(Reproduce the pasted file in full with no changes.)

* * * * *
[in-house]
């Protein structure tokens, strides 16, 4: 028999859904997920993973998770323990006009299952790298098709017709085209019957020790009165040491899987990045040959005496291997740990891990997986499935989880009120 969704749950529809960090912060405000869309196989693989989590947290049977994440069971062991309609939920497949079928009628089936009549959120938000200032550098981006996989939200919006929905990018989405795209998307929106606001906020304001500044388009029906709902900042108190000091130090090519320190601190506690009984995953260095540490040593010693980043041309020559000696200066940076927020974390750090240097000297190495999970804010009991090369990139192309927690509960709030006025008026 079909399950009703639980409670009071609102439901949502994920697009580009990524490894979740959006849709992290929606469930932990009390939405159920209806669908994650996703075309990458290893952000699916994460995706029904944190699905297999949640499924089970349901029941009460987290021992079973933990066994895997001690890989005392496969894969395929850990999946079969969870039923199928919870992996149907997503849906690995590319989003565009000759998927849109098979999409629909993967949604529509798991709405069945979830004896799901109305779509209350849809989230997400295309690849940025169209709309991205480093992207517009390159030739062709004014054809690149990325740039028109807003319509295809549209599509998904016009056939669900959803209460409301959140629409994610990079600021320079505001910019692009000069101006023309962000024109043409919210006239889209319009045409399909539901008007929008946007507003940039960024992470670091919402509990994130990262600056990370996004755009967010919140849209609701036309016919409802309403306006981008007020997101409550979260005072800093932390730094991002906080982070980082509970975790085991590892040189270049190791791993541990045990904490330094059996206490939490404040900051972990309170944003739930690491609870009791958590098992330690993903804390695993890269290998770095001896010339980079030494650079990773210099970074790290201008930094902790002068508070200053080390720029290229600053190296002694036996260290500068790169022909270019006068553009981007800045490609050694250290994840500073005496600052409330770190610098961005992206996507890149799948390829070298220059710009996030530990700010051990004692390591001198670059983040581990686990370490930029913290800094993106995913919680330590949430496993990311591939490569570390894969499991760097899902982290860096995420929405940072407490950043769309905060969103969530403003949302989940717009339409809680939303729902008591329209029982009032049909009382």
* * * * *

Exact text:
[in-house]
């Protein structure tokens, strides 16, 4: 028999859904997920993973998770323990006009299952790298098709017709085209019957020790009165040491899987990045040959005496291997740990891990997986499935989880009120 969704749950529809960090912060405000869309196989693989989590947290049977994440069971062991309609939920497949079928009628089936009549959120938000200032550098981006996989939200919006929905990018989405795209998307929106606001906020304001500044388009029906709902900042108190000091130090090519320190601190506690009984995953260095540490040593010693980043041309020559000696200066940076927020974390750090240097000297190495999970804010009991090369990139192309927690509960709030006025008026 079909399950009703639980409670009071609102439901949502994920697009580009990524490894979740959006849709992290929606469930932990009390939405159920209806669908994650996703075309990458290893952000699916994460995706029904944190699905297999949640499924089970349901029941009460987290021992079973933990066994895997001690890989005392496969894969395929850990999946079969969870039923199928919870992996149907997503849906690995590319989003565009000759998927849109098979999409629909993967949604529509798991709405069945979830004896799901109305779509209350849809989230997400295309690849940025169209709309991205480093992207517009390159030739062709004014054809690149990325740039028109807003319509295809549209599509998904016009056939669900959803209460409301959140629409994610990079600021320079505001910019692009000069101006023309962000024109043409919210006239889209319009045409399909539901008007929008946007507003940039960024992470670091919402509990994130990262600056990370996004755009967010919140849209609701036309016919409802309403306006981008007020997101409550979260005072800093932390730094991002906080982070980082509970975790085991590892040189270049190791791993541990045990904490330094059996206490939490404040900051972990309170944003739930690491609870009791958590098992330690993903804390695993890269290998770095001896010339980079030494650079990773210099970074790290201008930094902790002068508070200053080390720029290229600053190296002694036996260290500068790169022909270019006068553009981007800045490609050694250290994840500073005496600052409330770190610098961005992206996507890149799948390829070298220059710009996030530990700010051990004692390591001198670059983040581990686990370490930029913290800094993106995913919680330590949430496993990311591939490569570390894969499991760097899902982290860096995420929405940072407490950043769309905060969103969530403003949302989940717009339409809680939303729902008591329209029982009032049909009382």